But, if you’ve been with me on ghost hunts that turn dramatic — for example, with doors slamming repeatedly, or windows opening and closing on their own — you’ve seen me sigh and mutter, “I wish they wouldn’t do that. It’s really annoying.”
Things that scare other people don’t even surprise experienced ghost hunters, after we’ve encountered the phenomena enough times.
So, it’s a mistake to judge the authenticity of phenomena because an experienced ghost hunter doesn’t seem startled enough.
We just don’t startle as easily as someone with less ghost hunting experience.
Grant’s reaction (or lack of it) doesn’t prove anything.
A MATTER OF INTEGRITY
Jason and Grant are my friends. I’ve spent a lot of time with them. We’ve chatted over breakfasts, lunches, dinners, and at events and parties. We used to exchange emails when something was of mutual concern.
In general, Grant is very honest. Usually, he looks you straight in the eye when he talks with you.
But, I have to qualify that, because I feel that Grant deliberately misled me during one conversation.
It was not an outright lie. It was something personal and had nothing to do with ghost hunting. It was about a part of the country where we’d both lived, briefly, and how he described why he was there.
A year or so later, when the truth became obvious, I asked him about it. So far, he hasn’t replied.
No, I never expected a detailed explanation. I just wanted him to admit he’d misled me, so I could say, “Sure, I get it. Just don’t do that again, okay?”
We haven’t spoken since then. I’m sad about that, because I admire him tremendously as a researcher and as a talented artist.
But, in terms of ghost hunting, I have no reason to question Grant’s integrity.
I like Jason, but he can seems an almost incorrigible skeptic. If anything, he’s likely to trivialize evidence that the rest of us point to as proof of a haunting.
It seems absurd to think that he’d be part of a hoax. That’d be completely out of character. During an investigation – in real life – he’s the first person to be skeptical and often the loudest.
Sure, Jason has a very dry wit, but he would never compromise his own integrity as a ghost hunter, the integrity of the TAPS team, or the Ghost Hunters TV show. That’s not his style.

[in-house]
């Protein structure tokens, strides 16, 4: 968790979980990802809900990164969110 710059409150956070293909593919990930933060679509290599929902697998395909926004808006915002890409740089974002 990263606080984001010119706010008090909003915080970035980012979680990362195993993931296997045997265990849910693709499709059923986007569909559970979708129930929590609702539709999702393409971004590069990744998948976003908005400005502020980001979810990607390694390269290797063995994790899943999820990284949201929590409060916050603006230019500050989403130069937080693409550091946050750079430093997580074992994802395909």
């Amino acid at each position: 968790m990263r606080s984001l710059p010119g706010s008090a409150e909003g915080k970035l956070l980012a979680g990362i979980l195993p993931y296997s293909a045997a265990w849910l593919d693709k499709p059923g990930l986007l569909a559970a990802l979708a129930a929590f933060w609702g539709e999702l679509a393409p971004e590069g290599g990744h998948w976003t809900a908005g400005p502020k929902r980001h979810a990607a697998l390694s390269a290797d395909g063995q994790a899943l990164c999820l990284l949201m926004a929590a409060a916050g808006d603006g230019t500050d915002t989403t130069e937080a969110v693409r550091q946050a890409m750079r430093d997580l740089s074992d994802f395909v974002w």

If you’ve met him in real life or listened to him talk at any conference, you know that he’s rock-solid honest.
If the show’s production company said, “We want you to fake this,” Jason would reply, “I’d quit rather than do that.”
And, he would.
On the show, I can’t think of any reason for Grant and Jason to compromise their integrity. None whatsoever.
DID IT HAPPEN?
It’s true. Some very odd things seemed to happen during the Ghost Hunters TV show on Halloween 2008.
Could they have been faked?
Yes, the voice might have come from a very well hidden microphone. But — if that voice was part of a hoax — I’m confident that Jason, Grant and the SciFi channel weren’t aware of it.
I wasn’t there to know what direction the voice came from, and what it was like. All I can evaluate is what I saw on the Ghost Hunters TV show… and frankly, that’s not enough information for me to judge.
I’ve said it often: It’s a mistake to judge what is (and isn’t) a real haunting, a real ghost photo or real EVP unless you were there.
The incident with Grant’s jacket is another issue altogether. It couldn’t have been faked without Grant’s knowledge.
All in all, I trust Jason and Grant. They say that they didn’t fake anything on the show, and I believe them.
But, I’m also aware that many people like a “good scare” on Halloween, and — starting the very next morning — they want to assure themselves that the whole thing wasn’t real, and scary things don’t wait for them in the darkness.
I think they’re the loudest detractors of the Halloween 2008 Ghost Hunters TV show.
I have nothing to prove, one way or the other. My opinion is: I saw no evidence of a hoax in that TV series.